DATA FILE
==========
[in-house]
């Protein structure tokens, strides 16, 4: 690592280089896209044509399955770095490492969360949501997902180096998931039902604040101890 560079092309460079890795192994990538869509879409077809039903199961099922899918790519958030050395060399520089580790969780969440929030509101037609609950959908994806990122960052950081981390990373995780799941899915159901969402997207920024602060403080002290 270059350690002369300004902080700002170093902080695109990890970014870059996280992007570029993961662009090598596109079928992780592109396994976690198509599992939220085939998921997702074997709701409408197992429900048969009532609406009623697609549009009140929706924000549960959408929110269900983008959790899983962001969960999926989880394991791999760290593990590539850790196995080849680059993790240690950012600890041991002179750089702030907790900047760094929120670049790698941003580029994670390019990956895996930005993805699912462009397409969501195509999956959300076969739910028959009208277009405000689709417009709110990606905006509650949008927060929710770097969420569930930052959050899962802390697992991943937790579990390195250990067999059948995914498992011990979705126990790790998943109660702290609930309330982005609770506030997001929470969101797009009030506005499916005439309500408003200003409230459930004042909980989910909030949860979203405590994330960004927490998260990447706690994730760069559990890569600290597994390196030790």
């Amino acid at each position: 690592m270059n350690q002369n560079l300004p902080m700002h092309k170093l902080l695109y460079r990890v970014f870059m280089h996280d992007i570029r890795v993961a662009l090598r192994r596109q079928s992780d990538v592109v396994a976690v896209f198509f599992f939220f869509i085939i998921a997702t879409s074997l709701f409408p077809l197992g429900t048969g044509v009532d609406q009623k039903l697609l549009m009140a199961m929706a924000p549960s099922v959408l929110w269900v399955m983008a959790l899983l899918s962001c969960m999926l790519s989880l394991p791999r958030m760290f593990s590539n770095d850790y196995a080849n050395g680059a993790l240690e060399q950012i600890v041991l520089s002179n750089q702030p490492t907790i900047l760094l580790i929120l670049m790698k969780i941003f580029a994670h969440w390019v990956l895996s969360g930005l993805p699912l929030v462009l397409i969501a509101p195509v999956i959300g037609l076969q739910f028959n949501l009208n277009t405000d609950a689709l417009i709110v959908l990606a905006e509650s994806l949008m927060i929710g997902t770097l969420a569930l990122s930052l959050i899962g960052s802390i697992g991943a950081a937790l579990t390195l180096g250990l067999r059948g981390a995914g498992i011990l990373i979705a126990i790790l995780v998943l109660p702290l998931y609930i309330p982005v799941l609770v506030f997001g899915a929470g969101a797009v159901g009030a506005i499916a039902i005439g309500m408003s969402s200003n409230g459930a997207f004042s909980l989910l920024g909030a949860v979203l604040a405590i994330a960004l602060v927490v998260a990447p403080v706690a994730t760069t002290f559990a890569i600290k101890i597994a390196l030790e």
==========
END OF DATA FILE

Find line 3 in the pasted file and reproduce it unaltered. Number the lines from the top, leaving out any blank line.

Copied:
């Amino acid at each position: 690592m270059n350690q002369n560079l300004p902080m700002h092309k170093l902080l695109y460079r990890v970014f870059m280089h996280d992007i570029r890795v993961a662009l090598r192994r596109q079928s992780d990538v592109v396994a976690v896209f198509f599992f939220f869509i085939i998921a997702t879409s074997l709701f409408p077809l197992g429900t048969g044509v009532d609406q009623k039903l697609l549009m009140a199961m929706a924000p549960s099922v959408l929110w269900v399955m983008a959790l899983l899918s962001c969960m999926l790519s989880l394991p791999r958030m760290f593990s590539n770095d850790y196995a080849n050395g680059a993790l240690e060399q950012i600890v041991l520089s002179n750089q702030p490492t907790i900047l760094l580790i929120l670049m790698k969780i941003f580029a994670h969440w390019v990956l895996s969360g930005l993805p699912l929030v462009l397409i969501a509101p195509v999956i959300g037609l076969q739910f028959n949501l009208n277009t405000d609950a689709l417009i709110v959908l990606a905006e509650s994806l949008m927060i929710g997902t770097l969420a569930l990122s930052l959050i899962g960052s802390i697992g991943a950081a937790l579990t390195l180096g250990l067999r059948g981390a995914g498992i011990l990373i979705a126990i790790l995780v998943l109660p702290l998931y609930i309330p982005v799941l609770v506030f997001g899915a929470g969101a797009v159901g009030a506005i499916a039902i005439g309500m408003s969402s200003n409230g459930a997207f004042s909980l989910l920024g909030a949860v979203l604040a405590i994330a960004l602060v927490v998260a990447p403080v706690a994730t760069t002290f559990a890569i600290k101890i597994a390196l030790e």